Goal: 'Airnet' it
Columbus-based firm has made its name in the check-running business; now, it's defining a new niche
BY John F. Infanger, editorial director
COLUMBUS, OH — It's an integral part of today's business world: When you want to get a package somewhere overnight, you FedEx it — whether it's being shipped by Federal Express or another overnight carrier. At AirNet Systems, Inc., based at Port Columbus International Airport here, the long-term goal is to become a regular part of the business world's vernacular.
Explain's AirNet's Stephen Lister, who heads up the company's ground and airline operations, "What we intend to do here is to define a mountain within the next five to ten years that answers the question, What do you do after FedEx, UPS, and others have shut down and you still need it there by tomorrow or today? We're going to define a service inside that window of what those guys are normally doing.
"We need to be about branding; we need to get our name out there so that when someone gets to the point they can't FedEx it, they can AirNet it."
During the past 25 years, the company has been building up a transportation network that has positioned it to be able to target such an aggressive ambition. It is today a publicly traded corporation (NYSE: ANS) that utilizes general aviation aircraft to serve cities across the U.S. And, says Lister, it plans on taking a measured approach toward its long-term goal, building up an infrastructure and selling its concept and services one business at a time.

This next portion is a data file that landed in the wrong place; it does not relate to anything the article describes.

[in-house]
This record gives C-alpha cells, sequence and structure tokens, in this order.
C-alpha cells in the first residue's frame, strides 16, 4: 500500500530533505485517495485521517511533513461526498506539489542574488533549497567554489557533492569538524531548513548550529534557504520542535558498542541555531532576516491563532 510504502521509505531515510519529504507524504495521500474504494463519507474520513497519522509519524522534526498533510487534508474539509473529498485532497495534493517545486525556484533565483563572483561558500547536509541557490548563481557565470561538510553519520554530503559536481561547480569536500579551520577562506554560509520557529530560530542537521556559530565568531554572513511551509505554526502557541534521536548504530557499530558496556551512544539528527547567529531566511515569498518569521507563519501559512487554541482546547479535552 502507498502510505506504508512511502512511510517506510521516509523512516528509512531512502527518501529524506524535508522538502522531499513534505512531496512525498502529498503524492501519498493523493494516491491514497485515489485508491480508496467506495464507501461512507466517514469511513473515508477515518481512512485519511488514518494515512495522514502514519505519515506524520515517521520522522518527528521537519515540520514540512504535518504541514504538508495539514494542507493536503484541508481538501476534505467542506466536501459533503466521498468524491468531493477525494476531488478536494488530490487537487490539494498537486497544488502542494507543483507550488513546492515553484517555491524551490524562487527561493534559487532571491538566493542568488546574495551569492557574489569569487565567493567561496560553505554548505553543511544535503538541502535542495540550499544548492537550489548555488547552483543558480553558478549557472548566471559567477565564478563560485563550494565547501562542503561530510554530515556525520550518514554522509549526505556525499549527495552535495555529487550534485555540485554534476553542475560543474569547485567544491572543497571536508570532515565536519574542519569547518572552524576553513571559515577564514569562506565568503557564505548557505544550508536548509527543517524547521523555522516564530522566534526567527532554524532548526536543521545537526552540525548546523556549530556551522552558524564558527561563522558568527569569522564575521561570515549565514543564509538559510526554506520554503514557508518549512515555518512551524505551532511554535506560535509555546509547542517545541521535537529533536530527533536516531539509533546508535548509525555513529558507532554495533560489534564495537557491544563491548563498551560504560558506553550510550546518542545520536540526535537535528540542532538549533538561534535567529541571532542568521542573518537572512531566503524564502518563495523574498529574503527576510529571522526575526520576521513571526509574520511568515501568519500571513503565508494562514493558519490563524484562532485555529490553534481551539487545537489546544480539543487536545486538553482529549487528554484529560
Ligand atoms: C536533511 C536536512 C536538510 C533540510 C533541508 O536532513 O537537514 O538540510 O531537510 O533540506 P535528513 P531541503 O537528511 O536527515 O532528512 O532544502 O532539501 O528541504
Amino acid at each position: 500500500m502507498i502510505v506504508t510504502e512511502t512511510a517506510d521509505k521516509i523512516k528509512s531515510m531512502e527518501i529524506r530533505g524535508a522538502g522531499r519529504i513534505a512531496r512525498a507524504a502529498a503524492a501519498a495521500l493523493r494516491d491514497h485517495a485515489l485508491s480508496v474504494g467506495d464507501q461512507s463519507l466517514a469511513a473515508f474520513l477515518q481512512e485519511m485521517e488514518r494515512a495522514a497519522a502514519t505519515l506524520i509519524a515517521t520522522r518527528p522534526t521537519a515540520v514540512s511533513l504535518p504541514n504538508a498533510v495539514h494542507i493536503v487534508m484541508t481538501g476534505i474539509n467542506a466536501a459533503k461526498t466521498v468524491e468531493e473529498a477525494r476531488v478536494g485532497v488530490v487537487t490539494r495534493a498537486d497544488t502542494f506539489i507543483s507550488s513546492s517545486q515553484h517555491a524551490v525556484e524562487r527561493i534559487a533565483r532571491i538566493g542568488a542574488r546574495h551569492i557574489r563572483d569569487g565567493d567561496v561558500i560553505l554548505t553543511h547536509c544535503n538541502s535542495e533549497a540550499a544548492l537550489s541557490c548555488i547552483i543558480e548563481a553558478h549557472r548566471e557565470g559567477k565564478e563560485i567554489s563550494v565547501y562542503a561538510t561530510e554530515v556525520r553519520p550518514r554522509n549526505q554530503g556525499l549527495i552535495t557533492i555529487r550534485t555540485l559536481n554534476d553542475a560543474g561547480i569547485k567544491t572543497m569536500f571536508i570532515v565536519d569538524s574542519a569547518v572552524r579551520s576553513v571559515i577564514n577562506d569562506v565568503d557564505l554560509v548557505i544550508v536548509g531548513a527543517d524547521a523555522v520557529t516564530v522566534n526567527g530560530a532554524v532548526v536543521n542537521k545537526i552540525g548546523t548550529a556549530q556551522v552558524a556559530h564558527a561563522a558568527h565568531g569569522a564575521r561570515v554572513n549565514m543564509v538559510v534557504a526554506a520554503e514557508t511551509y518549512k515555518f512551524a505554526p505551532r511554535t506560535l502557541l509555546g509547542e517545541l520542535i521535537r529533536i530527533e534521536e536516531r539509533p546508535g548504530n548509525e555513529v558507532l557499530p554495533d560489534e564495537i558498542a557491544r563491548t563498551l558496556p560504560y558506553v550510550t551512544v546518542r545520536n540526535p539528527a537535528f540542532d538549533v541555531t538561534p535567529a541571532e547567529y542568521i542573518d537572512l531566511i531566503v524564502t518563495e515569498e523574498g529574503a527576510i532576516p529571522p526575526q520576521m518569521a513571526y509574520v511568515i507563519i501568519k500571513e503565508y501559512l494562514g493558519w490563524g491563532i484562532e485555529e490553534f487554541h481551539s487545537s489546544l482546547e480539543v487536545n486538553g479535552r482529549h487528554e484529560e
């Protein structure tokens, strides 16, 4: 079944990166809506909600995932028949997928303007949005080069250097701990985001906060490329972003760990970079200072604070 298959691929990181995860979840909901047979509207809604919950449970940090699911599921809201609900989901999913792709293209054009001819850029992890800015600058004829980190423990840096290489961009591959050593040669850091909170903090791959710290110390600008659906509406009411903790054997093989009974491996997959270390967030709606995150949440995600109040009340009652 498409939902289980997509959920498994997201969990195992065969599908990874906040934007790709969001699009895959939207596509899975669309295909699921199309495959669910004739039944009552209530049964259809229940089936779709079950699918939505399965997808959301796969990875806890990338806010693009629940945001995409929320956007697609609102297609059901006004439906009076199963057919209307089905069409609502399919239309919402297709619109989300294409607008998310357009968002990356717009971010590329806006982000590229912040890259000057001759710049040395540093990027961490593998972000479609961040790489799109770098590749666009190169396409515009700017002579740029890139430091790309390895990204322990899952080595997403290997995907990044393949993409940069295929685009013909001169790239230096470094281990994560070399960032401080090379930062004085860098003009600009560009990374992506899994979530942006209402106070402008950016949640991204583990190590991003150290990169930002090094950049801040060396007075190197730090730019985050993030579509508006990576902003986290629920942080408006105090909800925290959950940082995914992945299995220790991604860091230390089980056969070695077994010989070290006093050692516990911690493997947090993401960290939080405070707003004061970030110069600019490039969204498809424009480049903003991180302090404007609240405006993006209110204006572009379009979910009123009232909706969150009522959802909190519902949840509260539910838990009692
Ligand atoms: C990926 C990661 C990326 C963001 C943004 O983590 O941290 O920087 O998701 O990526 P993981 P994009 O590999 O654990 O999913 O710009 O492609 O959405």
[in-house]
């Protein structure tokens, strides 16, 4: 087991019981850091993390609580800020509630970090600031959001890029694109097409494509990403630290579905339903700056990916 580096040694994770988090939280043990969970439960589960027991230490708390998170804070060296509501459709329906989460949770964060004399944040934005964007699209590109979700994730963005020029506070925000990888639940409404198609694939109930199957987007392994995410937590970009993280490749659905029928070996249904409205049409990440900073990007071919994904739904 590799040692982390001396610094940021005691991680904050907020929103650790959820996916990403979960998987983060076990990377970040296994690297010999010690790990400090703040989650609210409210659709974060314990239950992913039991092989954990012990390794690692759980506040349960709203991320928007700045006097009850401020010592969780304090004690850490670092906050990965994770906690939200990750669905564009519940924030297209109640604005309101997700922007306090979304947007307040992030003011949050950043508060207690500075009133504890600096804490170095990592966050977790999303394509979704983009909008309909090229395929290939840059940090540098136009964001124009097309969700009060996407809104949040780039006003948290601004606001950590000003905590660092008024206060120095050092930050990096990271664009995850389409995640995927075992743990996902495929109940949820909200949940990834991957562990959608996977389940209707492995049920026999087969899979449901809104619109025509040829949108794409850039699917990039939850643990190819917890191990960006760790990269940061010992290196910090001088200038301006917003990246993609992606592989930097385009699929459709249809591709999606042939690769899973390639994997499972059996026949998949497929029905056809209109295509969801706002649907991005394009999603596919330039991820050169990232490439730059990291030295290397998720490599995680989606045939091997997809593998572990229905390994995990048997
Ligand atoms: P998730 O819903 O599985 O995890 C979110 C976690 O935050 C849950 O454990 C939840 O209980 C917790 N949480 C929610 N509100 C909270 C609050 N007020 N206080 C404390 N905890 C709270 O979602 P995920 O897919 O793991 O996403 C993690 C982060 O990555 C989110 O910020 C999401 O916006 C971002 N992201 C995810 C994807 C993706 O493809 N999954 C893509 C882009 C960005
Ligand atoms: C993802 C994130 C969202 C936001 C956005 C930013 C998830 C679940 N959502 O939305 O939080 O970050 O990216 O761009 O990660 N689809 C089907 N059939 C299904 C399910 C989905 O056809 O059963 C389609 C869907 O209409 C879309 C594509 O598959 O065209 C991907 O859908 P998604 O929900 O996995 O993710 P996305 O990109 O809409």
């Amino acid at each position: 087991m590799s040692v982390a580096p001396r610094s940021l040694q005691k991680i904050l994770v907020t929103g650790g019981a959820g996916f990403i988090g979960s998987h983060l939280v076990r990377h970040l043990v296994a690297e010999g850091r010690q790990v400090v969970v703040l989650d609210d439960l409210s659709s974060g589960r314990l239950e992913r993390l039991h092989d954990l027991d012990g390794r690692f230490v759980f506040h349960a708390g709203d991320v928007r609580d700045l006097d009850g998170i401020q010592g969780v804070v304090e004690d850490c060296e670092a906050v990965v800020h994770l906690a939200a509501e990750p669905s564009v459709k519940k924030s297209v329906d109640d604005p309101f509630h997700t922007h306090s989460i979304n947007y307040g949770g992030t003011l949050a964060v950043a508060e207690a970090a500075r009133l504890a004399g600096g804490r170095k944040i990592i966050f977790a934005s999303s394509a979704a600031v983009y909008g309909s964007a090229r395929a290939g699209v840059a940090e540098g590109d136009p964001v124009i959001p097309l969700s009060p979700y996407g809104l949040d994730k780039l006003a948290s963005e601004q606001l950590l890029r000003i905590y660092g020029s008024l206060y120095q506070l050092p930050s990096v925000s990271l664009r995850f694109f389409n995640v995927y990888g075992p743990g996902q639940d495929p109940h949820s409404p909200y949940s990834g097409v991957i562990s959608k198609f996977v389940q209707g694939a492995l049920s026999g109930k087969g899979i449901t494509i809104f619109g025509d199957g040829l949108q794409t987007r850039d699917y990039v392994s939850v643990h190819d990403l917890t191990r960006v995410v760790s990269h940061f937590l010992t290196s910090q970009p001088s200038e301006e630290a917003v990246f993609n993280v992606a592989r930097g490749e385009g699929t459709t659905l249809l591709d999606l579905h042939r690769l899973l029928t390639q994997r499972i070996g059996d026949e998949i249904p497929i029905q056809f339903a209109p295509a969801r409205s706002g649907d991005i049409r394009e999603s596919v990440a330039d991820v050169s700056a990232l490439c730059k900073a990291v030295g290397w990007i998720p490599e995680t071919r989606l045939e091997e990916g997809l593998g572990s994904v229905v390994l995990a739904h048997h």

A general aviation network
President and CEO Jerry Mercer founded the company in 1974 in Pontiac, MI, primarily as a check running carrier. Mercer's roots are in general aviation, having earned recognition with his Formula One Owl Racer microjet, billed as the world's smallest jet (17-ft. wingspan, 12-ft. length; 515 lbs. empty weight; 250 kts. airspeed). The microjet has since been placed in the Smithsonian.
In 1980, Mercer moved the company's primary hub to Columbus because of its central location to much of the U.S. Since that time, Air Net Systems has grown into a fleet of 199 aircraft, including 310s, Barons, Chieftains, and 30 Learjets.
In 1996, the company
became a publicly traded company and the initial public offering raised
some $83 million, according to the company, leaving it debt-free with
some $75 million in assets. Since that time, it has been aggressive by
• Express Convenience Center, a small package forwarder that added some 1,800 customers and 1,000 nightly shipments;
• Pacific Air Charter, a San Diego-based air courier with eight aircraft serving 19 West Coast cities;
• Data Air Courier, Inc., a Chicago-based check carrier and freight forwarder.
In 1998, AirNet Systems' revenues totaled $113.7 million, up 16 percent from1997. Net income per share for the year was $0.46. Income was impacted negatively by a $2.4 million charge for acquisition termination related to a failed bid to acquire competitor Q International Courier, Inc.
Today, the company flies to more than 100 cities in 40 states and delivers some 18,000 time-sensitive shipments each day, according to investor relations manager Lori Williams. On the ground, it operates 250 company-owned vehicles while also contracting with some 300 independent agents. The company also operates a fixed base operation at Columbus, primarily to service its own fleet.